A bill that would mandate cursive handwriting lessons in Wisconsin schools has become an unlikely partisan debate at the state Capitol.
Under the plan, elementary schools that receive state funding would be required to incorporate cursive into their curricula and students would have to be proficient in the skill by the end of fifth grade.
State lawmakers across the country, the majority of them Republicans, have backed similar proposals in recent years. As the debate has stretched on, some viral social media posts have claimed schools have stopped teaching cursive to prevent people from reading documents, including the U.S. Constitution, in their original form. Other supporters argue knowing cursive is an important part of being an American.
Rep. Jeremy Thiesfeldt, R-Fond du Lac, first introduced the proposal without success during the last legislative session. A former teacher and chair of the state Assembly’s Committee on Education, Thiesfeldt said he first heard about the issue at professional conferences for lawmakers, including some targeted to lawmakers interested specifically in education
During the Assembly debate on the plan in September, Thiesfeldt mentioned the country’s founding documents.
“Just the nostalgia of our founding documents being written using (cursive) also adds to the reasoning as to why we should do it,” he said.
“When we have something like this that we know works, we know it’s popular with the public, it is not expensive … if we have all of those things in line here, I don’t see why this is a problem,” Thiesfeldt told WPR.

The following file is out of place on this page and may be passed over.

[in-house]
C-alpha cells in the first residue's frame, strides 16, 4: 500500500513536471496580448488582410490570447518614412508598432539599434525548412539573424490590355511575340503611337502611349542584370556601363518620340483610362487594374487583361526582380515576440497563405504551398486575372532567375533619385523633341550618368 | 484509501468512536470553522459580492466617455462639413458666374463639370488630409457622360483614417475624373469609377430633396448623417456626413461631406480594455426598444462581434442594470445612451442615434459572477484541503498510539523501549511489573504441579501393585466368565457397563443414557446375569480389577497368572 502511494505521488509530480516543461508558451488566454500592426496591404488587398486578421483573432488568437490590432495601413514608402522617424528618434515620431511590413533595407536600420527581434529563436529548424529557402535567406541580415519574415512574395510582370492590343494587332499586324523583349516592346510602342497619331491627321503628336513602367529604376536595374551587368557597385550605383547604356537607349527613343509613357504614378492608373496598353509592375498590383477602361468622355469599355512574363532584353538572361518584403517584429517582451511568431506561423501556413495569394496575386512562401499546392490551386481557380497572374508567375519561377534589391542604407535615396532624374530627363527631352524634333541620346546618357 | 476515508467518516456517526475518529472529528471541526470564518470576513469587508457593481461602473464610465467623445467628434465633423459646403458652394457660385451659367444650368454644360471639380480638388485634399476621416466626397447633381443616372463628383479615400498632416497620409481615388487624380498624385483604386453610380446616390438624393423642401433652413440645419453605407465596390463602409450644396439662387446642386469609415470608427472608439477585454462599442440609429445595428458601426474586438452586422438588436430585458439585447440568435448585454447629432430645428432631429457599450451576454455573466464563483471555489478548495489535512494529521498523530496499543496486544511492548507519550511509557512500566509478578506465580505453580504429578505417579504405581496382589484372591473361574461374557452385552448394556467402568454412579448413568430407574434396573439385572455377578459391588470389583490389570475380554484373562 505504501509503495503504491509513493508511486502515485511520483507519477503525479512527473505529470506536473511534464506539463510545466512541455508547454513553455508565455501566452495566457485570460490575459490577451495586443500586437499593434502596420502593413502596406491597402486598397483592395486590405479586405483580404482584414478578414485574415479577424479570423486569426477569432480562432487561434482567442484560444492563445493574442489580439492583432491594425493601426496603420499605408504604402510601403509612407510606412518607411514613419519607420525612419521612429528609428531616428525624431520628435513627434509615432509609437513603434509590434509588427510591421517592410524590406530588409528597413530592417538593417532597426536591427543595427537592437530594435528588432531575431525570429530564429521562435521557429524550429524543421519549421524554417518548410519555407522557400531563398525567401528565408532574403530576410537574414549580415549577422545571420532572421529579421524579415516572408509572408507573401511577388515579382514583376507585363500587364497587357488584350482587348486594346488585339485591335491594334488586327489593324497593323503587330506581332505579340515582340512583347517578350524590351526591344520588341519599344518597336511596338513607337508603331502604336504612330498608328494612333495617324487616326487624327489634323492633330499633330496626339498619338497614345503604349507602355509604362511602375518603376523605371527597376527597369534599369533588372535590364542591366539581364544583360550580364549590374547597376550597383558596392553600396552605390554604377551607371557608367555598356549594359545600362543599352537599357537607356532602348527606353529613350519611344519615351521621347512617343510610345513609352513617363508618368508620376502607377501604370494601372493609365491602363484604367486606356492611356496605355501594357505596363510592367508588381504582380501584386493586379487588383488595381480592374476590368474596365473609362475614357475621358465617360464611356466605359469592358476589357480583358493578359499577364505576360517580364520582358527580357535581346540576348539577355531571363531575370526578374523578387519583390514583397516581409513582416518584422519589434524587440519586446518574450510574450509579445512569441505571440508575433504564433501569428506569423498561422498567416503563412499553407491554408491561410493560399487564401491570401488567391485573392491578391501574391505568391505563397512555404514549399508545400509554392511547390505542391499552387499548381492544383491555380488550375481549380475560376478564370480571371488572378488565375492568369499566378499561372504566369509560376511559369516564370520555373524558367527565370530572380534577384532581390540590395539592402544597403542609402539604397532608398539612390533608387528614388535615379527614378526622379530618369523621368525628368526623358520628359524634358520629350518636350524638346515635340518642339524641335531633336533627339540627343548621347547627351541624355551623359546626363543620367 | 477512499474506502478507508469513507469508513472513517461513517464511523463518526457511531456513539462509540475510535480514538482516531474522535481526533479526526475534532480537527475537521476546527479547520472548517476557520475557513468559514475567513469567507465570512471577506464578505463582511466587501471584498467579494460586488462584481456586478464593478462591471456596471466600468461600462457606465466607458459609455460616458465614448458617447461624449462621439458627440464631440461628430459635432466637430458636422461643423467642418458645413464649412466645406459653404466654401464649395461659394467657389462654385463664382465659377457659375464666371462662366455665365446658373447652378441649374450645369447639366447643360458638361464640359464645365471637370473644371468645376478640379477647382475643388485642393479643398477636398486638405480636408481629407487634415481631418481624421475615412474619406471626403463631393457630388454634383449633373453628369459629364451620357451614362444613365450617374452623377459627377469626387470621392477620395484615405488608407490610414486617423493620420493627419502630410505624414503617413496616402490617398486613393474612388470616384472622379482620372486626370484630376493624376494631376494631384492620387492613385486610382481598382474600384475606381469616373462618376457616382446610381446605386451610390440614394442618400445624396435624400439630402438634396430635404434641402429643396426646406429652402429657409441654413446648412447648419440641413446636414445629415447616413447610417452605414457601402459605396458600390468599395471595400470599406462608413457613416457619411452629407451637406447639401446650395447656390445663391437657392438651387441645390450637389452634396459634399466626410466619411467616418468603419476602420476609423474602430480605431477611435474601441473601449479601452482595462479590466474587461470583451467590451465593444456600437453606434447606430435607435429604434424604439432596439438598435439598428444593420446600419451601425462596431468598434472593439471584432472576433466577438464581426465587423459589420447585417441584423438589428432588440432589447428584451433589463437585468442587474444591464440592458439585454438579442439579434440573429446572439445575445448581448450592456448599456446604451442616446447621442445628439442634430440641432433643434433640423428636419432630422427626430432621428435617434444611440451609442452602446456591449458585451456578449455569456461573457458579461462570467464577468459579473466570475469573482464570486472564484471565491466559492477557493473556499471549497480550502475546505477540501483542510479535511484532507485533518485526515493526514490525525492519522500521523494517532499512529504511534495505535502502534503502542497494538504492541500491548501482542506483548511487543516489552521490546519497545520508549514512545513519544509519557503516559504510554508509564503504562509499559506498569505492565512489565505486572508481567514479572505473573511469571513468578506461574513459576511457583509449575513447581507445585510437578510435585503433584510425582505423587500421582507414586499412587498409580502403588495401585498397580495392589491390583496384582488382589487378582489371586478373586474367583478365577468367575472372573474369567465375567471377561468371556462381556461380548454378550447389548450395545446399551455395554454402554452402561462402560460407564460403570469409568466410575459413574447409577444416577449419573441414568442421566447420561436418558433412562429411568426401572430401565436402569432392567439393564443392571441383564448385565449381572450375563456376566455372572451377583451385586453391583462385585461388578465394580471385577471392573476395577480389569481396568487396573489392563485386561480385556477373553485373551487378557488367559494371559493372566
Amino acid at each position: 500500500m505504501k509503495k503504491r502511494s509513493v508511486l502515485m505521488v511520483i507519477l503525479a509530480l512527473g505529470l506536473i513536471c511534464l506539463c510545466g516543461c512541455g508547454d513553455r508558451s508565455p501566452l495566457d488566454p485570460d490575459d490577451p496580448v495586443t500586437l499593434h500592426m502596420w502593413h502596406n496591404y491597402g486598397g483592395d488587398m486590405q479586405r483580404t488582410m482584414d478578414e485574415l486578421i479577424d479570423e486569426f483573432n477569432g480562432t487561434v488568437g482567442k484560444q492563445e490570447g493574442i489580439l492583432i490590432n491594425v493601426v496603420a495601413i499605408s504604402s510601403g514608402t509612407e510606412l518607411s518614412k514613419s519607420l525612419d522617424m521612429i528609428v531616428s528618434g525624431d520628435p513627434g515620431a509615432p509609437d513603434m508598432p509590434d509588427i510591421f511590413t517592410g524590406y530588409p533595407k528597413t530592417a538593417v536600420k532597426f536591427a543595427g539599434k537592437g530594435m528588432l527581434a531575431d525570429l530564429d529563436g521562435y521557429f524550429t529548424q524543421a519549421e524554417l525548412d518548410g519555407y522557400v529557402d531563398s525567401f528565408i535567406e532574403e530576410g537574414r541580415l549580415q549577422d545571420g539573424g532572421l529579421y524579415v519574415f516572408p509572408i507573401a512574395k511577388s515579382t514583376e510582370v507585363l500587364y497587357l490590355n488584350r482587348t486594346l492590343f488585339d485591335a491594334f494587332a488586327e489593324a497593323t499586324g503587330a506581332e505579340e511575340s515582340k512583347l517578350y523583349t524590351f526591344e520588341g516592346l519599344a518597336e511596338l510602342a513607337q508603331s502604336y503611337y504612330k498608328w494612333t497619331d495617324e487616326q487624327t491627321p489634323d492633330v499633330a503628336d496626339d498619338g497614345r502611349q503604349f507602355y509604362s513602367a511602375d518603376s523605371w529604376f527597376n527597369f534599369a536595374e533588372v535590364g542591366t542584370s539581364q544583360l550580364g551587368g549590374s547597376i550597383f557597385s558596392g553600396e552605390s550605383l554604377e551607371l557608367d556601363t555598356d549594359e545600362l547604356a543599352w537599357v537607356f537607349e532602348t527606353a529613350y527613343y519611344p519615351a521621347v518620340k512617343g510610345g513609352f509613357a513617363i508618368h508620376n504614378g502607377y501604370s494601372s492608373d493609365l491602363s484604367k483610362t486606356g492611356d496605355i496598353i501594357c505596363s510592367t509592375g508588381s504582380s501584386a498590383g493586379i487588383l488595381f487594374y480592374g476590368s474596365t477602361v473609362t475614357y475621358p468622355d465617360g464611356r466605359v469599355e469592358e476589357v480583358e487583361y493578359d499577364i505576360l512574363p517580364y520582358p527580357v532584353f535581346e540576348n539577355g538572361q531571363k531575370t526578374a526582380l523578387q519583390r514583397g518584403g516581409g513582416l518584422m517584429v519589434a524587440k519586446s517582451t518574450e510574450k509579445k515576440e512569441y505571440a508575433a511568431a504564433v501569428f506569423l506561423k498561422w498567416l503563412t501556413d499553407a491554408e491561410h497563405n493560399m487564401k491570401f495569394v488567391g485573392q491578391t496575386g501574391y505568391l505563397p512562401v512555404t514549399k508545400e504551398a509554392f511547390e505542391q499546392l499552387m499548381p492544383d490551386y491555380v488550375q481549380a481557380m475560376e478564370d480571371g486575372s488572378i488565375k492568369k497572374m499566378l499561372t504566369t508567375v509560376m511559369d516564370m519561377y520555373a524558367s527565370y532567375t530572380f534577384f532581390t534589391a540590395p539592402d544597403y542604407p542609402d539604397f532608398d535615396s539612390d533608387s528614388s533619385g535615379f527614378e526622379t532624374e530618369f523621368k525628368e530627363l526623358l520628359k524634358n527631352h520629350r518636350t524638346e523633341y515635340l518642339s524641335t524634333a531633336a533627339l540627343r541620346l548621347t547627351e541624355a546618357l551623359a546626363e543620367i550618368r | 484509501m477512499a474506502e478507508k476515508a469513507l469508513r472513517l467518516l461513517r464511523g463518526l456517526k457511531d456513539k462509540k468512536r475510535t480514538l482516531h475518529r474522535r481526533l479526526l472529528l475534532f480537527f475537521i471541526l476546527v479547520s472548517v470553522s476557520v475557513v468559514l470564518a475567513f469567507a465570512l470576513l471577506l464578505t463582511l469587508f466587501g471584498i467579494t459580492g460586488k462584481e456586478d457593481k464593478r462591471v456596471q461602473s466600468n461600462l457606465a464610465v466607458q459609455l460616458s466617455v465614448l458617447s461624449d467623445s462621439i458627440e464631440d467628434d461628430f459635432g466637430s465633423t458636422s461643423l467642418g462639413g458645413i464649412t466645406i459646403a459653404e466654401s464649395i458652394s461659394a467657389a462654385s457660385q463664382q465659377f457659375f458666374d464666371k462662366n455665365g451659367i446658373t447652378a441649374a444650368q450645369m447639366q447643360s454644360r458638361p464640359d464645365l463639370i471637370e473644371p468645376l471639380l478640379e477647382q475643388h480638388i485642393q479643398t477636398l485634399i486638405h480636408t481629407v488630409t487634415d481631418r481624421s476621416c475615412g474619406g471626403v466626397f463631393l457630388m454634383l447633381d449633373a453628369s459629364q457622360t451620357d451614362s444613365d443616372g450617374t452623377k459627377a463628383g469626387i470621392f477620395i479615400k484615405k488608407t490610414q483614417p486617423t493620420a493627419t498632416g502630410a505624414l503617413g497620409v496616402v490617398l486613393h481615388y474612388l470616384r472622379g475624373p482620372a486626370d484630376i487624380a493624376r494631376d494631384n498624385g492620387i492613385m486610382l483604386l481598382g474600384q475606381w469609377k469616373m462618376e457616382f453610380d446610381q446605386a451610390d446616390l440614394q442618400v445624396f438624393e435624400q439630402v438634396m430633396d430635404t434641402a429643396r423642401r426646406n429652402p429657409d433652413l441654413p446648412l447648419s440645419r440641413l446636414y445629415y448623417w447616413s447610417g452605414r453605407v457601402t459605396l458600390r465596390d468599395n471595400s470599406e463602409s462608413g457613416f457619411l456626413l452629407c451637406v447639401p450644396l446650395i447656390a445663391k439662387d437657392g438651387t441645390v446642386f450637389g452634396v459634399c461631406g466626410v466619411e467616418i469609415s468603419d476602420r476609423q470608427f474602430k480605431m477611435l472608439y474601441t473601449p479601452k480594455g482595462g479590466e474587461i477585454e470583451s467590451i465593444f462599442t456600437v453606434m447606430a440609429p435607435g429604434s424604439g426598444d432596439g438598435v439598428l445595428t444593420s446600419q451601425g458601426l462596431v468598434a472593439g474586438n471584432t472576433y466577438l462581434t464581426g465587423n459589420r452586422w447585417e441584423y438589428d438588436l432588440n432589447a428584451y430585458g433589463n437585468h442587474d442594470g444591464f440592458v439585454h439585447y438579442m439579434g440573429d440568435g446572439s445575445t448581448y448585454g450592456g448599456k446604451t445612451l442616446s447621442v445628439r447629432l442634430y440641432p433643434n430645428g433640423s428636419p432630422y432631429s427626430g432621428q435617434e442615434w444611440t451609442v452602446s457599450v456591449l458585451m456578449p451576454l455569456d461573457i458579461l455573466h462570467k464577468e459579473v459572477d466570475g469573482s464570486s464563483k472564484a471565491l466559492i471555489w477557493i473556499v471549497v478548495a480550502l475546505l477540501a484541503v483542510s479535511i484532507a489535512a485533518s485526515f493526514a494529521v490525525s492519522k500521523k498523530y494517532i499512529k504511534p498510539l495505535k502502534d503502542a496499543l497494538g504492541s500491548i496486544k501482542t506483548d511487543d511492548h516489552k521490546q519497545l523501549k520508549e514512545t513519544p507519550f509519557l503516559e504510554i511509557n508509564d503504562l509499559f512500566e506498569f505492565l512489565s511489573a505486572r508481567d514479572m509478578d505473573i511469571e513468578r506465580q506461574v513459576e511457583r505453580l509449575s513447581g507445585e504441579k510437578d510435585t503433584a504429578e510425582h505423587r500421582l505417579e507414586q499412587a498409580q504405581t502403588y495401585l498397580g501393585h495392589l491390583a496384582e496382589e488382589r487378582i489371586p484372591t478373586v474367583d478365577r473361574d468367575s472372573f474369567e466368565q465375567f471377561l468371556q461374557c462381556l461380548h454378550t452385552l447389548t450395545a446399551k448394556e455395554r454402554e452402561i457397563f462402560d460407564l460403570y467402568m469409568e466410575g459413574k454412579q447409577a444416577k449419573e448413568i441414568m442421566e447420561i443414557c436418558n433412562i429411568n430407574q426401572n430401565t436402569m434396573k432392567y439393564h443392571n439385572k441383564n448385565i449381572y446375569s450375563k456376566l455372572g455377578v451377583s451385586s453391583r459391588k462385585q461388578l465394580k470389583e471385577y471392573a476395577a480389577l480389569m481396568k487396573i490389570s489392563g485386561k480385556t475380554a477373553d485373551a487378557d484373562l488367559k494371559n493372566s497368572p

However, 10 groups, including the Wisconsin Education Association Council and Wisconsin Association of School Boards, have registered their opposition to the bill. None have registered their support.
In testimony provided to lawmakers, Wisconsin Education Association Council President Peggy Wirtz-Olsen said, “with all of the challenges that are facing our students and educators today, the fact that members of the Wisconsin state Legislature are focused on cursive writing shows how misguided their priorities are for our Wisconsin schools.”
The council argued “instruction decisions should be made independently and autonomously by local school boards,” a sentiment echoed by a number of other opponents.
“This is not about cursive writing, this is about allowing our teachers to teach, allowing them to be the professionals that they are,” said Rep. Deb Andraca, D-Whitefish Bay, during Assembly debate. “This isn’t about whether we should or shouldn’t teach cursive, this is about whether we need a law that says you must teach it.”
According to the state Department of Public Instruction, if the proposal is approved, it would be the first time a specific skill is mandated in state law for English teaching standards. Thiesfeldt argued state lawmakers taking that step is necessary and appropriate.
“With the state that education is in Wisconsin right now, particularly in reading instruction — and reading and writing kind of go hand in hand — we are not in a time where we can just simply suggest to schools things they need to do,” he said.
The plan passed the state Assembly in September on a party-line vote of 59-39, with most Republicans voting in favor and Democrats against. Rep. David Steffen, R-Green Bay, joined all Democrats in their opposition. The bill has yet to be voted on in the state Senate. One Democrat in that chamber, Sen. Lena Taylor, D-Milwaukee, has signed on as a co-sponsor of the plan.